The End of Anti-Catholicism (Maybe)

April 3, 2016 at 5:54 pm | Posted in Anti-Catholicism, Catholicism | 3 Comments

I was, in a certain sense, pleased when the historic liberal American magazine,  The Nation,  included a sidebar in its March 20-April 4 issue reminding readers that before Muslims or Latinos had been targeted by US anti-immigrant sentiment, Irish Catholics were.The title of the sidebar  was”The Papist Invasion.”To illustrate their point, the Nation editors reference  a drawing by the virulently anti-Catholic cartoonist Thomas Nast that appeared in Harper’s in 1875. In it, Nast portrays Catholic bishops as crocodiles coming up out of a body of water to eat public school children, one of whom is clutching a Bible.

As I said, I was in a certain sense pleased that The Nation would remind members of the public who are themselves in some cases Catholics (or even Irish Catholics) that their Catholic forebears had been treated much the way politicians today propose to treat immigrants.  But I was also amused because The Nation itself had published a series of virulently anti-Catholic articles in the late 1940s written by one of its associate editors, Paul Blanshard. Several years later those articles became the bestselling book American Freedom and Catholic Power.  And in  The New Anti-Catholicism my colleague Philip Jenkins  cheerfully disabuses us   of any notion that a connection between Blanshard and Nast is far-fetched: “While Blanshard does not conjure up crocodilian Catholic bishops,” Jenkins writes,  “the image is certainly implied.”

Now let me be clear here: I am myself sometimes quite critical of the way the institutional Roman Catholic Church uses its power. For example, I adamantly oppose the US bishops’ manipulation of “religious freedom” to deprive American women of the right to access contraceptives, especially since contraceptives are one of the most effective ways to reduce the number of abortions.

But attacking a particular religious group is complicated–pas si simple, as the French say. For example, one of the things that  Blanshard attacked the Catholic Church for was its opposition to eugenics, and to the sterilization of the “unfit.” Myself, I’m kind of proud of the bishops on that one. And I imagine a lot of its current readers don’t immediately associate The Nation with the eugenics movement. Interestingly, none of Blanshard’s articles appear in the collection of the best articles from each decade that The Nation issued last year to celebrate its 150th anniversary.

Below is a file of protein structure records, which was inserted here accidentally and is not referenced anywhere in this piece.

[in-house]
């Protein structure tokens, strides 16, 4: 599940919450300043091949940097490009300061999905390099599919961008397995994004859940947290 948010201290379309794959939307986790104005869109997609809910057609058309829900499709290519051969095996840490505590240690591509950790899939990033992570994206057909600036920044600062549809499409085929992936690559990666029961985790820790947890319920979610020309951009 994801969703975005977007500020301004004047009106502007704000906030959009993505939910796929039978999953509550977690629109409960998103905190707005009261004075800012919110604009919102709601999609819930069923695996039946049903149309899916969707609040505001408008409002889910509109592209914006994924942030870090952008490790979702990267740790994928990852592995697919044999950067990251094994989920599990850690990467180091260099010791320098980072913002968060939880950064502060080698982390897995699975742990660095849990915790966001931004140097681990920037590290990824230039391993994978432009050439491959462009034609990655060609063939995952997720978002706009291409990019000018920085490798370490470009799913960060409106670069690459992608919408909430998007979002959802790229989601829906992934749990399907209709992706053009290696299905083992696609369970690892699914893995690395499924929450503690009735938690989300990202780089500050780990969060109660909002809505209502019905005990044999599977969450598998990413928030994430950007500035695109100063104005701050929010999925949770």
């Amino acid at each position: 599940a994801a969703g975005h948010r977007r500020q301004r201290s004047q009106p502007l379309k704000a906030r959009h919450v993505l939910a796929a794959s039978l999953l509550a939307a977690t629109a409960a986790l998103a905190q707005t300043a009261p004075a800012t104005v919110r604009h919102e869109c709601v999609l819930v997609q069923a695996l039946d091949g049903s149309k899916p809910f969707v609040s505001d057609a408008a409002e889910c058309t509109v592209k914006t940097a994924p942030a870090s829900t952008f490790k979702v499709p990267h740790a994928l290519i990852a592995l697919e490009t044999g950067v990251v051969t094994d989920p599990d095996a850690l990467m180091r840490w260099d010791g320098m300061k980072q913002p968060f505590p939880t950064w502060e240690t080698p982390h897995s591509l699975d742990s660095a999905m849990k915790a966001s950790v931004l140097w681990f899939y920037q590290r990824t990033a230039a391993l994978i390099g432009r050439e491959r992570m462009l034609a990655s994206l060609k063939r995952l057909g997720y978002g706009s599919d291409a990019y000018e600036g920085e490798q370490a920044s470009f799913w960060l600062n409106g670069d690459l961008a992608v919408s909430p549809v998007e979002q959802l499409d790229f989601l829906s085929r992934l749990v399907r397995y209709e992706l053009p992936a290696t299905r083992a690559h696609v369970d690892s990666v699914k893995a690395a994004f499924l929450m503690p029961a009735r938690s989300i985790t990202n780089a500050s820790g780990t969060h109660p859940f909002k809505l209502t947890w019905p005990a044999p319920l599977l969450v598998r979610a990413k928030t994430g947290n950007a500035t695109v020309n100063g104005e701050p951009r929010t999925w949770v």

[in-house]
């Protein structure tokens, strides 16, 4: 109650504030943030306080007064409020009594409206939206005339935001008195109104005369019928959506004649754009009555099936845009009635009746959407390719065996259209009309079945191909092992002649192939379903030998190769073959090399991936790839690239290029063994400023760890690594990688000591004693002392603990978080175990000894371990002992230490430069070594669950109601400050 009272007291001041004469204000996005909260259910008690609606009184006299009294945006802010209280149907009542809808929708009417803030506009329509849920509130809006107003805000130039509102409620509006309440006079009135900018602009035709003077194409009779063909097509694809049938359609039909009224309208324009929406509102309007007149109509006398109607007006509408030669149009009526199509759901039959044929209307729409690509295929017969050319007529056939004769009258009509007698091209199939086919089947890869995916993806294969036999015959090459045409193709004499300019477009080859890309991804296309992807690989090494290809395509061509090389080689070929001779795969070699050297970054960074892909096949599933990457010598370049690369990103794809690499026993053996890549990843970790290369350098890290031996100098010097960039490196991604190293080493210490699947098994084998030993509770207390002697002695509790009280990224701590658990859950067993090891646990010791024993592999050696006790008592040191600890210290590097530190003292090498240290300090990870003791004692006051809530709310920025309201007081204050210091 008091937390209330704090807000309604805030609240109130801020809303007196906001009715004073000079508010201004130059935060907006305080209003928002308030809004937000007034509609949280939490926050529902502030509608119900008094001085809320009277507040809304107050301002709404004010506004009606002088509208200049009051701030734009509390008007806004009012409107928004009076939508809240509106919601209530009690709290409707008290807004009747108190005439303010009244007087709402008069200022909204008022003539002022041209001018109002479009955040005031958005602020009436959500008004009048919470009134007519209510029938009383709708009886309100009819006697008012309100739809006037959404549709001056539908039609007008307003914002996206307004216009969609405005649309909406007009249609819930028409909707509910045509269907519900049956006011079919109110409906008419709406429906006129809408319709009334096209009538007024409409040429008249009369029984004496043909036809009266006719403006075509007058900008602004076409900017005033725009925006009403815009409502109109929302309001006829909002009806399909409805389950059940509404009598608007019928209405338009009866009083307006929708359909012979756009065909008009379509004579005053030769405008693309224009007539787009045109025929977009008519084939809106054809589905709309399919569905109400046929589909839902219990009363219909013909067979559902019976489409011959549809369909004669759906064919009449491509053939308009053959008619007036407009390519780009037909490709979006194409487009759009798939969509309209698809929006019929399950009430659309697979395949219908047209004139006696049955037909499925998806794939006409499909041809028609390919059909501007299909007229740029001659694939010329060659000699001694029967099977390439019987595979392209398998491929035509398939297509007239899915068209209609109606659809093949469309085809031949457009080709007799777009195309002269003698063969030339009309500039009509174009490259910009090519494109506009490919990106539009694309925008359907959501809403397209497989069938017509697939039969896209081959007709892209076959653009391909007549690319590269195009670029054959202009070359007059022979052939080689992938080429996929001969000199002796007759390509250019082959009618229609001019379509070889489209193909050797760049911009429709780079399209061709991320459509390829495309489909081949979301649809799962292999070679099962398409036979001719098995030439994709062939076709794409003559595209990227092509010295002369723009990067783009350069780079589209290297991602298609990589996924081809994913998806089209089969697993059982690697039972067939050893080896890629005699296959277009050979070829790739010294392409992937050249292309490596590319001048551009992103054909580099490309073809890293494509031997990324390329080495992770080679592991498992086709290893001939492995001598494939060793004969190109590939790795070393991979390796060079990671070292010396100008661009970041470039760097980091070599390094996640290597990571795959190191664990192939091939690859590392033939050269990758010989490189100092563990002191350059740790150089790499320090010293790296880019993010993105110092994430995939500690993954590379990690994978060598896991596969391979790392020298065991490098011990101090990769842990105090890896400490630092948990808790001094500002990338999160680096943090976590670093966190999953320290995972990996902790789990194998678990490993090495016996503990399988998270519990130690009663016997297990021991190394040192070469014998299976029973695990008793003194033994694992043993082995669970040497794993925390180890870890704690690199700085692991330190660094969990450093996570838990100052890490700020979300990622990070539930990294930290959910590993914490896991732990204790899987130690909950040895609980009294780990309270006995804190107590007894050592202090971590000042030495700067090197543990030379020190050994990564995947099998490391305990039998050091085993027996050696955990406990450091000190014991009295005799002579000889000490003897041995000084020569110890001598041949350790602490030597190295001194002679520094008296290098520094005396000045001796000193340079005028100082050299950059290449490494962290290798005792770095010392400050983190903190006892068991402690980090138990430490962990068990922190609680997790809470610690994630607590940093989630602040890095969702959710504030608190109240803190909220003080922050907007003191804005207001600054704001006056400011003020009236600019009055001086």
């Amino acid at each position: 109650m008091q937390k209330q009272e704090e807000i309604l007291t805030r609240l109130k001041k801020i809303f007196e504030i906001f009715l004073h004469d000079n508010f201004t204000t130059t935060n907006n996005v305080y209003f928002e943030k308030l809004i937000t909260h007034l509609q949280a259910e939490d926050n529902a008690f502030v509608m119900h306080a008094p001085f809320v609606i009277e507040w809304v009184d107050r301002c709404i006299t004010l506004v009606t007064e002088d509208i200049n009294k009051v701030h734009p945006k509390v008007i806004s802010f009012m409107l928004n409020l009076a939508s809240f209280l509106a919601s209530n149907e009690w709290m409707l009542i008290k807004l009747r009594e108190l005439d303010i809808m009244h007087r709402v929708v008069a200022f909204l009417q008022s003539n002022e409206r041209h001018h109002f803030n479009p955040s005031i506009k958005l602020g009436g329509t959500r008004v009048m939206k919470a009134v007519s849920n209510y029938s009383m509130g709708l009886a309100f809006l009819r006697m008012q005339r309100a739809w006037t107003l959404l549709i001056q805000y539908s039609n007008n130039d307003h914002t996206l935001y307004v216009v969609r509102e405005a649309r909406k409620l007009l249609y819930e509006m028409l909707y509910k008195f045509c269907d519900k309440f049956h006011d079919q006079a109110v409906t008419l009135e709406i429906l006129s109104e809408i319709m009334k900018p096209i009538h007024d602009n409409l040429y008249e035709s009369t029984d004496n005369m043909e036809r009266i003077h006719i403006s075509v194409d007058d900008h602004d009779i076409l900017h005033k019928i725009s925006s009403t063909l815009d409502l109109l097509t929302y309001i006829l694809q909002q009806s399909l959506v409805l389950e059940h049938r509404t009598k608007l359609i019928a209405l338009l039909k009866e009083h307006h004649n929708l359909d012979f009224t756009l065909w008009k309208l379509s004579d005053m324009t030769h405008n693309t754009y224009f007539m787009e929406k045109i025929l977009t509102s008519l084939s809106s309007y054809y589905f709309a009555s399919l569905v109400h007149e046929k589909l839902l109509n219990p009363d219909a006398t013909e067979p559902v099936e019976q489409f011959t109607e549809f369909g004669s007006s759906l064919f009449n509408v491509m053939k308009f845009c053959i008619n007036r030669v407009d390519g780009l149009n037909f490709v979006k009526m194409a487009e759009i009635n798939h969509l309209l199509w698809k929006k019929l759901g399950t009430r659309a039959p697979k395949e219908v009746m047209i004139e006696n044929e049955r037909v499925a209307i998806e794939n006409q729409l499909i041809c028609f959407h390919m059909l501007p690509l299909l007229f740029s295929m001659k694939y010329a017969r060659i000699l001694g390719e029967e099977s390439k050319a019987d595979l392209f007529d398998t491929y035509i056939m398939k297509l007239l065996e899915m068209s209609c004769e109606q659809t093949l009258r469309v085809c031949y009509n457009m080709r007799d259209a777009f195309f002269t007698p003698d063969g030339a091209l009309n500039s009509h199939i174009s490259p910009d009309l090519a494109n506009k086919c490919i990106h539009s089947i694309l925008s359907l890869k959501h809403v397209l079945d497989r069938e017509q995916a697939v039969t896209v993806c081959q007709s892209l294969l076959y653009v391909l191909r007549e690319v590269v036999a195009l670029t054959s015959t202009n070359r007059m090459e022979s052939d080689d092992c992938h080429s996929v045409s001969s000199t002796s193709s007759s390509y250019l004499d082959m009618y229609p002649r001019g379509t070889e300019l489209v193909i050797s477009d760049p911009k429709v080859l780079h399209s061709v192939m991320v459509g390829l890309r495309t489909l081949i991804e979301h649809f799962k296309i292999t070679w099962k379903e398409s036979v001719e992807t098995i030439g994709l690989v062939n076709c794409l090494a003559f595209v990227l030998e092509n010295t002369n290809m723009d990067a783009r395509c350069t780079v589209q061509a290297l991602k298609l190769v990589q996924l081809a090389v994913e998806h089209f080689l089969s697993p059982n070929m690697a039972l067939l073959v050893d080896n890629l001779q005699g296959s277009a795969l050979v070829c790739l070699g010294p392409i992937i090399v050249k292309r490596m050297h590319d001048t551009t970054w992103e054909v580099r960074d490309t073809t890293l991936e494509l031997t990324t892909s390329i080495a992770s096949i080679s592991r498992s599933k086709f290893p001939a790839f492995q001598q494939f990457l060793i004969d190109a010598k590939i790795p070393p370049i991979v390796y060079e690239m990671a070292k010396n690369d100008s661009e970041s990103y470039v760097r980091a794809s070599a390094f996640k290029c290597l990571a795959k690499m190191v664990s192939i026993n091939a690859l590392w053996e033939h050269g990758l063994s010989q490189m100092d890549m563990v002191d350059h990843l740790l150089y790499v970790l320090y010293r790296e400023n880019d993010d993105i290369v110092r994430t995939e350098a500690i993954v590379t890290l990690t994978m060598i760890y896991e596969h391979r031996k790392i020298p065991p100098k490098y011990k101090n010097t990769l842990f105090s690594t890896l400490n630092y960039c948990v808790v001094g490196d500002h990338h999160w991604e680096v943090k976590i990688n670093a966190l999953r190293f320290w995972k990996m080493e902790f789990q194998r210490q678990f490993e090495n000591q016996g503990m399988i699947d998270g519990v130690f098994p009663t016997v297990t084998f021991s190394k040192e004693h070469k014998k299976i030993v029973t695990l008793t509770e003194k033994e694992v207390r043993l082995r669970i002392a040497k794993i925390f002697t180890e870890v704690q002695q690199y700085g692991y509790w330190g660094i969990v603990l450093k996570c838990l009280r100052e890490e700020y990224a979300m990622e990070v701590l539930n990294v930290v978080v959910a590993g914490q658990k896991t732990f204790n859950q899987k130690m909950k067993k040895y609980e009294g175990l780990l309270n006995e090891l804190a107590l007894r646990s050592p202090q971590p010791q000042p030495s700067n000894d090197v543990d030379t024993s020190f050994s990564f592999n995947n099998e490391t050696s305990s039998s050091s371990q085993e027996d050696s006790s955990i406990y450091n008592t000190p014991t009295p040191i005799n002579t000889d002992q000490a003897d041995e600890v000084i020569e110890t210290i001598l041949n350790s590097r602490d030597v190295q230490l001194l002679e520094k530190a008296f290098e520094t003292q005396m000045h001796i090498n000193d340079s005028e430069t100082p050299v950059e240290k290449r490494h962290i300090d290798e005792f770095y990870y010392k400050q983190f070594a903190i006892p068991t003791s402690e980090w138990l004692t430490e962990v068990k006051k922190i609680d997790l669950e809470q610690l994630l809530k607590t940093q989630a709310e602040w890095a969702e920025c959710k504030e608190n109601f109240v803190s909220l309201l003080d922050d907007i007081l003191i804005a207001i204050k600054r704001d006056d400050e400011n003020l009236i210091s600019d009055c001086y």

Then, even as I was thinking all this through, I came upon something that I found truly amazing. In the same issue of The Nation where the Nast sidebar appears, three pages after it, in fact, an article  about gentrification in Los Angeles begins with a non-pejorative paragraph about Francis of Assisi, followed by one about how Franciscan friars (as well as Spanish conquistadors) founded LA, the city of Our Lady of the Angels. And to my even greater astonishment, the article ends with a quotation from Laudato Si’, Pope Francis’s encyclical on the environment, and a wish that Los Angeles will someday “earn its name as a place where ruins are repaired and sins are redeemed.”

Maybe The Nation really has renounced its anti-Catholicism, I thought. Paul Blanshard must be turning over in his grave.

But maybe he doesn’t need to. In the latest issue of The Nation, in an article about Obama and foreign policy, Eric Alterman argues that the foreign policy establishment intones the word credibility to justify the endless deployment of military force “the way some Catholics recite the rosary.”

I don’t know why, but I find it hard to imagine Alterman writing, “the way the Muslims are constantly saying ‘Salaam Alaykum‘” or even “the way Buddhist monks are repeatedly praying with their prayer beads.”

But maybe I should just count my blessings and be grateful Alterman limited his comparison to “some” Catholics.

 

 

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3 Comments »

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  1. Good post Marian. You smart Irish Catholic! Personally, I find the rosary quite meditative and prayerful…maybe the “some Catholics” are me?
    Lebe

    Like

  2. two steps forward and one…maybe half…a step back….but at least it’s forward

    Like

  3. Thanks, Marian! A sharp, intelligent take on this from a different angle! Doretta

    Like


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